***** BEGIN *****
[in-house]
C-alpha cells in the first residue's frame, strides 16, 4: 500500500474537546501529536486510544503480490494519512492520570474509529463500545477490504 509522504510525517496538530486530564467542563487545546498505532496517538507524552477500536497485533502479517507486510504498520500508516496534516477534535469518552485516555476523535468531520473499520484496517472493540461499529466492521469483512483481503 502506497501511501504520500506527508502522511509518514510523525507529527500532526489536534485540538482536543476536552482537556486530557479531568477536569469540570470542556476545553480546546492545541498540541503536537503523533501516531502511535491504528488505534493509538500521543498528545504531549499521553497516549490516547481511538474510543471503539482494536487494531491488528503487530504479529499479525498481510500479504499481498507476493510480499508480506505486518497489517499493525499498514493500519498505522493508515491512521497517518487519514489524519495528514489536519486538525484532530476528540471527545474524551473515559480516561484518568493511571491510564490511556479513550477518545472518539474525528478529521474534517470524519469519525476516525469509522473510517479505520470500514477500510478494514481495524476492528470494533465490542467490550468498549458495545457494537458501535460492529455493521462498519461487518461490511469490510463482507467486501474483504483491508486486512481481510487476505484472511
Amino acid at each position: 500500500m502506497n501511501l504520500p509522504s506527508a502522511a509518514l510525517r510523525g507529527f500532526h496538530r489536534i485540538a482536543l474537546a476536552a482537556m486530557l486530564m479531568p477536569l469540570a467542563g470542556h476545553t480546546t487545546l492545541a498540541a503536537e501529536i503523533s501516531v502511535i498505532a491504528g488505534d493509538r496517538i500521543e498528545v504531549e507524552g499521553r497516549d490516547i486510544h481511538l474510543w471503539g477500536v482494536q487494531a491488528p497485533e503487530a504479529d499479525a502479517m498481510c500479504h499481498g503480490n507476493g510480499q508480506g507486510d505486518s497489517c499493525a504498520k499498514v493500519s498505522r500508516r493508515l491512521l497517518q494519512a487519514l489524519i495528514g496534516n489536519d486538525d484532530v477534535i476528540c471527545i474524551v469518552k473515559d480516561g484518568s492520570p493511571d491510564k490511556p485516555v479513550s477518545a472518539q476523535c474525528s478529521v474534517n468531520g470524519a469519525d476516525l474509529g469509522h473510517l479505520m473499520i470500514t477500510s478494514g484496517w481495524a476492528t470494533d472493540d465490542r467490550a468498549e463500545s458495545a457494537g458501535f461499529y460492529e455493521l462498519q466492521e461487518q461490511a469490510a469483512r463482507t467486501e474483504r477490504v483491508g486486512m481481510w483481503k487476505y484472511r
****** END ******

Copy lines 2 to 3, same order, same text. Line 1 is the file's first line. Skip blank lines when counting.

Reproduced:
C-alpha cells in the first residue's frame, strides 16, 4: 500500500474537546501529536486510544503480490494519512492520570474509529463500545477490504 509522504510525517496538530486530564467542563487545546498505532496517538507524552477500536497485533502479517507486510504498520500508516496534516477534535469518552485516555476523535468531520473499520484496517472493540461499529466492521469483512483481503 502506497501511501504520500506527508502522511509518514510523525507529527500532526489536534485540538482536543476536552482537556486530557479531568477536569469540570470542556476545553480546546492545541498540541503536537503523533501516531502511535491504528488505534493509538500521543498528545504531549499521553497516549490516547481511538474510543471503539482494536487494531491488528503487530504479529499479525498481510500479504499481498507476493510480499508480506505486518497489517499493525499498514493500519498505522493508515491512521497517518487519514489524519495528514489536519486538525484532530476528540471527545474524551473515559480516561484518568493511571491510564490511556479513550477518545472518539474525528478529521474534517470524519469519525476516525469509522473510517479505520470500514477500510478494514481495524476492528470494533465490542467490550468498549458495545457494537458501535460492529455493521462498519461487518461490511469490510463482507467486501474483504483491508486486512481481510487476505484472511
Amino acid at each position: 500500500m502506497n501511501l504520500p509522504s506527508a502522511a509518514l510525517r510523525g507529527f500532526h496538530r489536534i485540538a482536543l474537546a476536552a482537556m486530557l486530564m479531568p477536569l469540570a467542563g470542556h476545553t480546546t487545546l492545541a498540541a503536537e501529536i503523533s501516531v502511535i498505532a491504528g488505534d493509538r496517538i500521543e498528545v504531549e507524552g499521553r497516549d490516547i486510544h481511538l474510543w471503539g477500536v482494536q487494531a491488528p497485533e503487530a504479529d499479525a502479517m498481510c500479504h499481498g503480490n507476493g510480499q508480506g507486510d505486518s497489517c499493525a504498520k499498514v493500519s498505522r500508516r493508515l491512521l497517518q494519512a487519514l489524519i495528514g496534516n489536519d486538525d484532530v477534535i476528540c471527545i474524551v469518552k473515559d480516561g484518568s492520570p493511571d491510564k490511556p485516555v479513550s477518545a472518539q476523535c474525528s478529521v474534517n468531520g470524519a469519525d476516525l474509529g469509522h473510517l479505520m473499520i470500514t477500510s478494514g484496517w481495524a476492528t470494533d472493540d465490542r467490550a468498549e463500545s458495545a457494537g458501535f461499529y460492529e455493521l462498519q466492521e461487518q461490511a469490510a469483512r463482507t467486501e474483504r477490504v483491508g486486512m481481510w483481503k487476505y484472511r